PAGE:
Posts filed under “Technology”
This post to Dave Farber’s IP list sums up nearly all of my feelings on the iPhone pricing issue:
"I find this discussion more than a little appalling.
Nobody forced anyone to buy an iPhone. The hype was immense, and only a little of the hype actually came from Apple. The buyers weren’t buying a phone, they were buying status and the envy of others. Every buyer got the opportunity to show off their new toy, brag. The iPhone provided a high quality narcissistic supply. Now that the price has been sullied and the status is gone you can hear the sound of egos deflating as that brief bubble of exclusivity popped. The dealer cut the price of their junk.
In a Tokyo hostess bar a woman will sit at your table, talk to you, pour your drinks, listen to your problems, and boost your ego. $200 typically buys one evening, two if you scrimp a little. Compared to that the iPhone early adopter premium is a bargain, and no hostess bar gives a discount on future purchases, ever.
Now that the iPhone is no longer a source of narcissistic supply, it can be judged on its own merits.
Ottawa Ontario Canada"
The only thing I would add, as we have previously noted, is that of you buy 1.0 of anything, you are often a sucker or a fool. In the present case, both.
Between the office move and the markets lately, I didn’t get a chance to address the new iPods/iPhone. Let’s do that now.
Back in January,
I noted why I did not think the iPhone would cannibalize the iPod: Apple would migrate the touchscreen downstream to the smaller
and non iPhone "pods." Nine months ago, I noted it was only a matter of time before Apple would bring out a touchscreen (non-phone) iPod.
Well, that came to pass.
As to the rest, I got some of the new products, prices and capacities right. I got some aspects wrong. Back in January, I estimated what Apple’s products and price points might look like.
Here is a comparison with those forecast and the actual products:
|Product||Pricepoint||Actual Product||Actual Pricepoint|
| Apple iPhone
| iPod touchscreen*
|$379/329|| iPod touch
| iPod "Classic"
|$279/229|| iPod Classic
| iPod Nano
|$199/139|| iPod Video Nano
|Shuffle 1 GB||$59||Shuffle 1 GB||$79|
First, it turns out that my estimates of 12-18 months was off — it only took nine months. Second, I wildly under-estimated the capacity of the classic iPods. Third, I wildly over-estimated the capacity of all the flash based iPods and iPhones.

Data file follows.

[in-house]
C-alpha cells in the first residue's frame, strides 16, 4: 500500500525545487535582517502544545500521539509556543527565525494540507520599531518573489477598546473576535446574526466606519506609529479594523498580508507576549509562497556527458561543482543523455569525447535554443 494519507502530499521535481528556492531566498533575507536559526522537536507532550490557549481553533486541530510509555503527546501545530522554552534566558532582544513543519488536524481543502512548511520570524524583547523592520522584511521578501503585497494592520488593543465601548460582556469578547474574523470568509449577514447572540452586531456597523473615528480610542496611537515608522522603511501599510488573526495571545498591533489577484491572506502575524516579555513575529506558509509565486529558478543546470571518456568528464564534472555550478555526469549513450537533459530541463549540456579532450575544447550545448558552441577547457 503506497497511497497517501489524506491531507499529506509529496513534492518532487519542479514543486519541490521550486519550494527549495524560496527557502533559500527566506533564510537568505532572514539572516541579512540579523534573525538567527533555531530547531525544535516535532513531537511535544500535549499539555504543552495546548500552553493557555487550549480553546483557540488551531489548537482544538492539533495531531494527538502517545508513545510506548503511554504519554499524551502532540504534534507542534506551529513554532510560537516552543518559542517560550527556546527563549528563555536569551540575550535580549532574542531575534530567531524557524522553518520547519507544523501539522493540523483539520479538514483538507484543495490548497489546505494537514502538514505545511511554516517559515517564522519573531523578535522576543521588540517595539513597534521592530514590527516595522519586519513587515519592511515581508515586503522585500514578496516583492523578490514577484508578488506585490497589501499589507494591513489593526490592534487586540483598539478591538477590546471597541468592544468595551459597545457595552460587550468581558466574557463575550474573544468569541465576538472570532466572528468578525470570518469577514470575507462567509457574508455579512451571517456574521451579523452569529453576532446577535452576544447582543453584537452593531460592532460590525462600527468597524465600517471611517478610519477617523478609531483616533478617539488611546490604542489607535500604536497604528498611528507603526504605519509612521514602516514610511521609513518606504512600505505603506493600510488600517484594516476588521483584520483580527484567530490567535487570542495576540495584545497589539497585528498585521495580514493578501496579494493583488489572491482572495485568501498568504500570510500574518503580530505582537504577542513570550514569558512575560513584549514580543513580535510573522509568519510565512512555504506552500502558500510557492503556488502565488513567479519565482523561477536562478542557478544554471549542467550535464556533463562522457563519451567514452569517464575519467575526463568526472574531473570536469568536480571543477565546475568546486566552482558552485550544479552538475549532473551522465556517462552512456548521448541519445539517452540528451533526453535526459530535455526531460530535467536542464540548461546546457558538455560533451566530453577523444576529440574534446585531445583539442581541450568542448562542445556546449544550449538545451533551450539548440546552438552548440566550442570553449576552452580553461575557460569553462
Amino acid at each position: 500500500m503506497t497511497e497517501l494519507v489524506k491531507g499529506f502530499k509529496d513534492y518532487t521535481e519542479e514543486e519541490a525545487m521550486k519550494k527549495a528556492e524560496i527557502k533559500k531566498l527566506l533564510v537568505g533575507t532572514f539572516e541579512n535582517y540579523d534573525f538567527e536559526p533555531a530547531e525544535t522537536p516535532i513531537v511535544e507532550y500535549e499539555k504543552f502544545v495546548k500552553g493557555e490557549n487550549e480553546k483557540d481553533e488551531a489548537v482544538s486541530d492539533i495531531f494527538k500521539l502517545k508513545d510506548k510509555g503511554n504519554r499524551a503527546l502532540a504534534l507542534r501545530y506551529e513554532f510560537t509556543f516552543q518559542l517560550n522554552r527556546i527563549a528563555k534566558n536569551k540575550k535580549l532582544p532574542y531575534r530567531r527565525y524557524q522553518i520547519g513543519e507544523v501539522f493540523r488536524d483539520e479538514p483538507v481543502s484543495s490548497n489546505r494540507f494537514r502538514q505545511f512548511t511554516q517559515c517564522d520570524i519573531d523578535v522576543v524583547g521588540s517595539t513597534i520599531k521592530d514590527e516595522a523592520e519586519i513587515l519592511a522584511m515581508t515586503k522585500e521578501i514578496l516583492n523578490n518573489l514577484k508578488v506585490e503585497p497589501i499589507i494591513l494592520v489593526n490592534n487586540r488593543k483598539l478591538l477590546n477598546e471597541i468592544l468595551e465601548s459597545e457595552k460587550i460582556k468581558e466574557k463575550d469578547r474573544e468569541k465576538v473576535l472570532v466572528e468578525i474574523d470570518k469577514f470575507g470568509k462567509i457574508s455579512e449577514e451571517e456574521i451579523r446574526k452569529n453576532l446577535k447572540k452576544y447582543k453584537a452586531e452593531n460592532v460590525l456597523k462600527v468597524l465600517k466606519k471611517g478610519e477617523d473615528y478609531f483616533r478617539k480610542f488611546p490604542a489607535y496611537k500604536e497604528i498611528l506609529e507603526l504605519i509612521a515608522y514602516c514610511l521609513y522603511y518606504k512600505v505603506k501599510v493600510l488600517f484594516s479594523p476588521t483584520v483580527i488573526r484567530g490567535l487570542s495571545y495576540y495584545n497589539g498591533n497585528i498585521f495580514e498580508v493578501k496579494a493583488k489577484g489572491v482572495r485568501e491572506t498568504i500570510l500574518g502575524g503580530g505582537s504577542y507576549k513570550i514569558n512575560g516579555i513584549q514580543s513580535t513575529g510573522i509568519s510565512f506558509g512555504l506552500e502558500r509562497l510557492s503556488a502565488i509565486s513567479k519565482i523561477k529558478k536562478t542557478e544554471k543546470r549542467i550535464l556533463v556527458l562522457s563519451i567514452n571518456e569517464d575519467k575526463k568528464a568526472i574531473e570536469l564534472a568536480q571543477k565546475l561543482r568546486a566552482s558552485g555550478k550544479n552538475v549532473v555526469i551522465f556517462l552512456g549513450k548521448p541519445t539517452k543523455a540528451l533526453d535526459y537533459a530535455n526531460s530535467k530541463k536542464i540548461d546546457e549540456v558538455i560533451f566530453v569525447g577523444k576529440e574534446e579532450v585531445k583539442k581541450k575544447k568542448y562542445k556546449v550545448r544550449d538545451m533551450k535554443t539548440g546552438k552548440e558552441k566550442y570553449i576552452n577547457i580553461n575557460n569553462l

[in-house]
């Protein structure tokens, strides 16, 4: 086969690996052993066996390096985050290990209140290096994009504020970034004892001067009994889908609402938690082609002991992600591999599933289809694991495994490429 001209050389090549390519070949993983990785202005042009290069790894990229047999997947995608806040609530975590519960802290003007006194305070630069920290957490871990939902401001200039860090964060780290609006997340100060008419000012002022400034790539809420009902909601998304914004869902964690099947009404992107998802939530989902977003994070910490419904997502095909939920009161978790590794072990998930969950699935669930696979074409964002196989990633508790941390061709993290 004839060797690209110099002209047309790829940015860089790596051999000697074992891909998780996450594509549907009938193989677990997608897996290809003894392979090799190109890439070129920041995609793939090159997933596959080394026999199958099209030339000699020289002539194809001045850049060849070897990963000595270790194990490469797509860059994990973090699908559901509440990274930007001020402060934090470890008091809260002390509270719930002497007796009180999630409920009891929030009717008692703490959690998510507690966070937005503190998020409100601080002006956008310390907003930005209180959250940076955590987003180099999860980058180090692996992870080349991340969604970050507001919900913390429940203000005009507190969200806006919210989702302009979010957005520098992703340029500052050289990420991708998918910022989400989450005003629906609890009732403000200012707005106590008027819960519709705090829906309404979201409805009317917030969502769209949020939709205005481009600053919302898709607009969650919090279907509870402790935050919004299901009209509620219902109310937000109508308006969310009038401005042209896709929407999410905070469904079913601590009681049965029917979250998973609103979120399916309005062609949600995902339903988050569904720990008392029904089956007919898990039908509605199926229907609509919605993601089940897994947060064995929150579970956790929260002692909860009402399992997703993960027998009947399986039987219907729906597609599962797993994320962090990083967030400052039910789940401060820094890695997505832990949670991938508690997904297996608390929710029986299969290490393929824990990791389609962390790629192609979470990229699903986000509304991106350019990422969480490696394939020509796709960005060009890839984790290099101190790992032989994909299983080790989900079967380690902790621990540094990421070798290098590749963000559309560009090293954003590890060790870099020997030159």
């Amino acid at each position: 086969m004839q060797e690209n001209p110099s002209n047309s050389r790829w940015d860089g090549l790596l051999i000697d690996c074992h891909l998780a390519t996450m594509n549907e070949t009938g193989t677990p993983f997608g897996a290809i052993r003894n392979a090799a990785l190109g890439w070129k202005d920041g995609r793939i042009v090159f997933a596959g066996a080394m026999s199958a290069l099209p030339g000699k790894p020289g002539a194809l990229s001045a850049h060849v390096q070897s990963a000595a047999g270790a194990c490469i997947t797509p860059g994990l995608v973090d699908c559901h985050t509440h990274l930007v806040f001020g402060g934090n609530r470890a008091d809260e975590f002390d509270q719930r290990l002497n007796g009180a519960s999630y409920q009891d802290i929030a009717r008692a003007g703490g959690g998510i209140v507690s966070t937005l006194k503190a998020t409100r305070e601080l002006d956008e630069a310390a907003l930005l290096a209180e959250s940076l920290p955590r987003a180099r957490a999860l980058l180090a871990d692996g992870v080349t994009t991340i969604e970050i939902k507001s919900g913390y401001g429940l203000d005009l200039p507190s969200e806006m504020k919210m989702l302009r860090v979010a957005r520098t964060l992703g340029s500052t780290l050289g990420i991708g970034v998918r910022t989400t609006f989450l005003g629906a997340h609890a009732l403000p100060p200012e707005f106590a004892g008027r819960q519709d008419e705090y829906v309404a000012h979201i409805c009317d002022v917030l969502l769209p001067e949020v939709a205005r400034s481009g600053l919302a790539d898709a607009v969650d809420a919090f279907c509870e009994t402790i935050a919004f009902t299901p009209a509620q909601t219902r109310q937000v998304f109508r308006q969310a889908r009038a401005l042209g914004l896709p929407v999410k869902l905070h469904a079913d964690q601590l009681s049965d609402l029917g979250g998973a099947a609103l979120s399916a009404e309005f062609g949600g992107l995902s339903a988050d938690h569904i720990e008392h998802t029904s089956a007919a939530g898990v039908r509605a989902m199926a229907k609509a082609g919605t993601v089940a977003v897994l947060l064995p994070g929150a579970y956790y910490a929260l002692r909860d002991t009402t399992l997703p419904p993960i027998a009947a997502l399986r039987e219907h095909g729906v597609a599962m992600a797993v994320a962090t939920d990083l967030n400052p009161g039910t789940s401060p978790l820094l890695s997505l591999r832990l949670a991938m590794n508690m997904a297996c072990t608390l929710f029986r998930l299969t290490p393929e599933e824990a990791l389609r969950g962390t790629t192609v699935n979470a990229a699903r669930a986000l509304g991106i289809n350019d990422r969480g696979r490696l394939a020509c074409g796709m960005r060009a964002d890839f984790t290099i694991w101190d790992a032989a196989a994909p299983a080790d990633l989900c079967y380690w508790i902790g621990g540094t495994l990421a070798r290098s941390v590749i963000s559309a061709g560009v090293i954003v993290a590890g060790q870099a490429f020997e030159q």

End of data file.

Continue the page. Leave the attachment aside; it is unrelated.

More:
But I did get many of the products, names and pricing pretty darned close.
The WSJ has an interesting history of all the iPods, and Apple’s stock price:
click for larger graphic
BTW, if you want to have a laugh, go to Amazon and search for the the existing iPods — an 80 Gig iPod is $349 . . .
UPDATE: September 6, 2007 7:32pm
To Amazon’s credit, any search for iPod also includes this result: New iPods
The reviews for the iPhone are coming in, and they are breathless (see below).
Rather than add to the over-the-top-hype about the gorgeous little thing, I would rather think about what lessons can be drawn from its mere existence.
I believe there are quite a few practical things to be taken away from the development and marketing of this. An education is available to those companies, corporate mangements, engineers, inventors and investors who are paying attention:
1. Committees Suck: The old joke is that a Camel is a Horse designed by a committee. As we have seen all too often, what comes out of large corporations are bland-to-ugly items that (while functional and reliable) do not excite consumers.
When a company decides to break the committee mindset and give a great designer the reins, you get terrific products that sell well. The Chrysler 300 does not looks like it was designed by a corporate committee. Think of Chris Bangle’s vision for BMW — and its huge sales spike — and you can see what the upside is in having a visionary in charge of design.
Better pick a damned good one, though . . .
2. Present Interfaces Stink: How bad is the present Human Interface of most consumer items? Leaving the improving, but still too hard to use Windows aside for a moment, let’s consider the mobile phone market: It was so kludgy and ugly that the entire 100 million unit, multi-billion dollar industry now finds itself at risk of being completely bypassed, all because some geek from California wanted a cooler and easier to use phone.
What other industries may be at risk?
3. Industrial Design Matters: We have entered a period where industrial design is a significant element in consumer items. From the VW Bug to the iPod, good design can take a ho-hum ordinary product and turn it into a sales winner.
4. R&D is Paramount: While most of corporate America is slashing
R&D budgets (and buying back stock), the handful of companies who
have plowed cash back into R&D are the clear market leaders this
cycle: Think Apple, Google (Maps, Search), Toyota (Hybrid), Nintendo (Wii). A well designed, innovative product can create — or upend — an entire market. Even Microsoft did it with the X-box;
What other companies have the ability to disrupt an entire market?
5. Disdain for the Consumer can be Fatal: As we have seen with Dell, Home Depot, The Gap, Sears, etc., the consumer experience is more important than most corporate management seem to realize. Ignore the public at your peril.
What other lessons are there for companies in the business of designing products for consumers to use?
For the moment, let’s put the iPhone aside and answer the questions above: What markets, companies, products , segments are at risk due to their poor designs? (Use the comments to answer).
Note: Some of the commenters are missing the point of the post — this is about the business of creativity and innovation.
We are not looking for a discussion of Apple in general; Off topic comments will be unpublished.